[parisc-linux] Thoughts on arch/parisc/irq.c

Grant Grundler grundler@cup.hp.com
Wed, 25 Aug 1999 17:49:54 -0700

linux/arch/parisc/kernel/irq.c:irq_alloc()/request_irq() seems to be
the method to allocate EIRR bits and register ISRs with PA ext_intr
handler. Dino will call this to initialize it's own EIM register (IAR0).
But to program IAR0 Dino also needs the processor HPA of whatever
processor it is supposed to interrupt.
Is there an interface to return HPAs?

(BTW - anyone else modifying gecko/dino.c?)

Support for PCI 2.2 Message Signalled Interrupts requires
a similar interface - Dino can support this if the interface
were present and PCI drivers wanted to use it.

More thoughts on basic PA interrupt handling:

o Do GBD or other psuedo drivers need to reserve EIRR bits?
  Ie soft interrupts to reschedule work at lower SPL levels.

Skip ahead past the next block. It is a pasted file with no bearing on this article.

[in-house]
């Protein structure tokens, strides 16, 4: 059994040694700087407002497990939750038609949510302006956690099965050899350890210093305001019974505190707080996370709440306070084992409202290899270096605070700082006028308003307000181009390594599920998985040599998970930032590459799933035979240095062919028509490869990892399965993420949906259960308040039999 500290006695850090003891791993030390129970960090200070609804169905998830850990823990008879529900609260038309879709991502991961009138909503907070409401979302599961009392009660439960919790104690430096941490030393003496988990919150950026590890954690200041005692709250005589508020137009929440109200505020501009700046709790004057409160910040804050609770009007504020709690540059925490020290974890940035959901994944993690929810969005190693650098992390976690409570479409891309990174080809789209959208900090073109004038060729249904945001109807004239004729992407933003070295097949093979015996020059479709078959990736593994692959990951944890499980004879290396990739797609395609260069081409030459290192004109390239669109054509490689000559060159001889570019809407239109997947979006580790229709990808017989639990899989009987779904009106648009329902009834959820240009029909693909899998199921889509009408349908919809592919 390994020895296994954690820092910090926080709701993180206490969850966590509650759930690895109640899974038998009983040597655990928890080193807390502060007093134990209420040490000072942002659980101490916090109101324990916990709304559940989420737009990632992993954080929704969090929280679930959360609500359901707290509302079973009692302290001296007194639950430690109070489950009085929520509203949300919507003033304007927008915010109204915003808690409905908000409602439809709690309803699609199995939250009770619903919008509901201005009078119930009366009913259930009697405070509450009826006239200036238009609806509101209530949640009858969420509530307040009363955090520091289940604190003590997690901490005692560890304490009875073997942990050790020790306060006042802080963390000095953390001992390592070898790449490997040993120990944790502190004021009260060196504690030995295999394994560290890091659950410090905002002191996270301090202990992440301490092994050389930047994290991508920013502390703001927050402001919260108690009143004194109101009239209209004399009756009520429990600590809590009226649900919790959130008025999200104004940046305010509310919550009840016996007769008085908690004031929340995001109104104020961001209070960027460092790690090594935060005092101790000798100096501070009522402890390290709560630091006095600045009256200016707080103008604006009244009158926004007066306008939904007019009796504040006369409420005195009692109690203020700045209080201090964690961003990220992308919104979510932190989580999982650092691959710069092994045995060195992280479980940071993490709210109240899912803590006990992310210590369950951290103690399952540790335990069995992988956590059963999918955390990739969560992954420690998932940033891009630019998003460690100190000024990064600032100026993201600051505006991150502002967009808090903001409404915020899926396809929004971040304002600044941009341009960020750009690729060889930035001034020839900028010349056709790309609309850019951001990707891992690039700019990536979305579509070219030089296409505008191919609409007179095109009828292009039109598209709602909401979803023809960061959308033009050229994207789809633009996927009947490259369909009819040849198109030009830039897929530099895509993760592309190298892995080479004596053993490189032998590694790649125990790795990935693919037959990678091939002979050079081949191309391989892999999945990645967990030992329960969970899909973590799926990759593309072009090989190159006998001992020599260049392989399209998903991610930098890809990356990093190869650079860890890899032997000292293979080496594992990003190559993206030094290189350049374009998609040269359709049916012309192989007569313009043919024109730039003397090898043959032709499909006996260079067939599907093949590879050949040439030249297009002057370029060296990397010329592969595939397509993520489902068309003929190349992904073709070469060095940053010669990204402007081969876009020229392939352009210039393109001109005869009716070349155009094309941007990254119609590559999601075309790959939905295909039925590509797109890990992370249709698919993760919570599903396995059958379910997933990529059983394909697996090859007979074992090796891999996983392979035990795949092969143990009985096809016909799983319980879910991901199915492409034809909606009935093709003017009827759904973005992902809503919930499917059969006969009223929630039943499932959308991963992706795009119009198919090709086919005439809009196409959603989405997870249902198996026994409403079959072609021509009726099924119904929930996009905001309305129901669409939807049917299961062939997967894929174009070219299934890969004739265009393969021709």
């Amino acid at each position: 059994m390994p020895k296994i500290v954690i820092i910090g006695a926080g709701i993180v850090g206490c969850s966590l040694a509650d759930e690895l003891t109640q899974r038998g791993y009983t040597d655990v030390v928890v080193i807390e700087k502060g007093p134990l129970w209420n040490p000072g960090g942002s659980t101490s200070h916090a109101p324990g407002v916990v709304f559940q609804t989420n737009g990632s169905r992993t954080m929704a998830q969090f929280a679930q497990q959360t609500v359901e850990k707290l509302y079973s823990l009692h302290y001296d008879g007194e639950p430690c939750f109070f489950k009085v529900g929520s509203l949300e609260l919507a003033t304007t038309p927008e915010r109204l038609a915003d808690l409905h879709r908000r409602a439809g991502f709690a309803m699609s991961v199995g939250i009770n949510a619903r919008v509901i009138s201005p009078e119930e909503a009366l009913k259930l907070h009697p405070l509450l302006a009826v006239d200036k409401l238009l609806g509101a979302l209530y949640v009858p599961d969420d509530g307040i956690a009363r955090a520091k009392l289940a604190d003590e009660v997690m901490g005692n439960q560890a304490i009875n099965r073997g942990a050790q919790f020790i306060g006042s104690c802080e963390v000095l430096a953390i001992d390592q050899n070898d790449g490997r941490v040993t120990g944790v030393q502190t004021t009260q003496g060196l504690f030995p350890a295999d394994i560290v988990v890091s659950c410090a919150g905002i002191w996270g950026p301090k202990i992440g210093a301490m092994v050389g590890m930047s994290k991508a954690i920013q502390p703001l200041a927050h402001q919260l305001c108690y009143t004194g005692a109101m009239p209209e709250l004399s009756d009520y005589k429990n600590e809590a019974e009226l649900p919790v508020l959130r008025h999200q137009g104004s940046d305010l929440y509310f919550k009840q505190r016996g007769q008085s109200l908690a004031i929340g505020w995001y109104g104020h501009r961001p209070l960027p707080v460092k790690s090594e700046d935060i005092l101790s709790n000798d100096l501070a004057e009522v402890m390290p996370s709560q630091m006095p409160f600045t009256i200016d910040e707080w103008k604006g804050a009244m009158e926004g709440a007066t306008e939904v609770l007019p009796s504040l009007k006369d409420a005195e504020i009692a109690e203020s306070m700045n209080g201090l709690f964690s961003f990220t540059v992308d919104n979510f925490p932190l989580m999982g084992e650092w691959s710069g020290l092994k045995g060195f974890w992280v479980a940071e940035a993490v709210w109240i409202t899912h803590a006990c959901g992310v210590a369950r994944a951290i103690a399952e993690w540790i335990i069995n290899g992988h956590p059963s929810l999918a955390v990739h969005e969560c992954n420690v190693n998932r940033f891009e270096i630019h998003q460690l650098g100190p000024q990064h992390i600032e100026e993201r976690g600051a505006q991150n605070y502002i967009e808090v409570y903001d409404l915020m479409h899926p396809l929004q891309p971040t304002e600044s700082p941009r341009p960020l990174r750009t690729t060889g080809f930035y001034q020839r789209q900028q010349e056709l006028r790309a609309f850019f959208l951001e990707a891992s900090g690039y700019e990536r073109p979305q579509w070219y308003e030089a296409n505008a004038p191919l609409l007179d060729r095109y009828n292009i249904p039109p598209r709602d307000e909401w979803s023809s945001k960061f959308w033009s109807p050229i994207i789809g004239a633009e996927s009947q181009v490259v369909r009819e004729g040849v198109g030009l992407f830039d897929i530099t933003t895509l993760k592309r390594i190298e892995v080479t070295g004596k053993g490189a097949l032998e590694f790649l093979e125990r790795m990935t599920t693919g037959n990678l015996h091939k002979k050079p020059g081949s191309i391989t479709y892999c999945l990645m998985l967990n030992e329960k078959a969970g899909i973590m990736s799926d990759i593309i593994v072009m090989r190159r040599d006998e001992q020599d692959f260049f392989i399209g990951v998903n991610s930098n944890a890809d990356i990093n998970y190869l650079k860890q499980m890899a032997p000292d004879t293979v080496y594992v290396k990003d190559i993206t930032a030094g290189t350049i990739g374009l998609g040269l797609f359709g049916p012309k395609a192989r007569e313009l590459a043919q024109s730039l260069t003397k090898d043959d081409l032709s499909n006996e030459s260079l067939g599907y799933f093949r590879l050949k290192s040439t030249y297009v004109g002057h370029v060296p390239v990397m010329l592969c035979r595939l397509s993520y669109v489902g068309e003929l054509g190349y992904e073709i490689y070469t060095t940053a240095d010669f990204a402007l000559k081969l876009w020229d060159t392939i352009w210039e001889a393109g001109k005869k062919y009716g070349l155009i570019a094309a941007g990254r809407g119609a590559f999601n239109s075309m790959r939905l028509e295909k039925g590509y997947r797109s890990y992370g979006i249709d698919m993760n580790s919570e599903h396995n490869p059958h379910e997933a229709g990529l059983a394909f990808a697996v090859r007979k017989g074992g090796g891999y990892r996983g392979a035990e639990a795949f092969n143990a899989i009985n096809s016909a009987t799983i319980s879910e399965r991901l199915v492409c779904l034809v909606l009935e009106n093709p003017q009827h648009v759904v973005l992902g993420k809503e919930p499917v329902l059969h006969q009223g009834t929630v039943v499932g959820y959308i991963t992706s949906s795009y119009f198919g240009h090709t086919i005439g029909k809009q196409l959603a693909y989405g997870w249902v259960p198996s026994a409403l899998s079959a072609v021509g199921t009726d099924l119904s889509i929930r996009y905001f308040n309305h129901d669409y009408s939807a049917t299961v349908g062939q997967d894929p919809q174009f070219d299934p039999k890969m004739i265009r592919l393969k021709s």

o associating SPL levels to specific EIRR bits allows changing SPL
  much faster. ie. if EIRR bit 1 is used for SPL2, then setting
  bit 1 in the SPL5 bit mask to disable EIRR bit 1 from generating
  an interrupt makes it very easy to change from SPL2 to SPL5.
  Eg. SPLHI just disables all EIRR bits.

o PA2.0 architecture defines EIRR to be 64-bits wide.
  irq_alloc() and request_irq() hard code 31.
  Using a #define with "ifdef" around it for 32/64 bit
  differences would be better. Just trying to make the
  transition that direction easier.

o Each processor can have it's own EIRR switch table.
  Thus, "irq_action[]" could be an an array hanging off a per processor
  data structure. This is interesting for large configurations where
  the 31 bits aren't enough and sharing isn't supported.

o EIRR bits can be shared just like IRQ lines. A wrapper gets
  put into the irq_action[] field when sharing is required
  (eg run out of EIRR bits to hand out). The wrapper function
  simple calls all ISR's registered for a given EIRR bit.
  This can be ignored for now since A-class/712/715 etc
  configurations probably won't need this.


Grant Grundler
Communications Infrastructure Computer Operations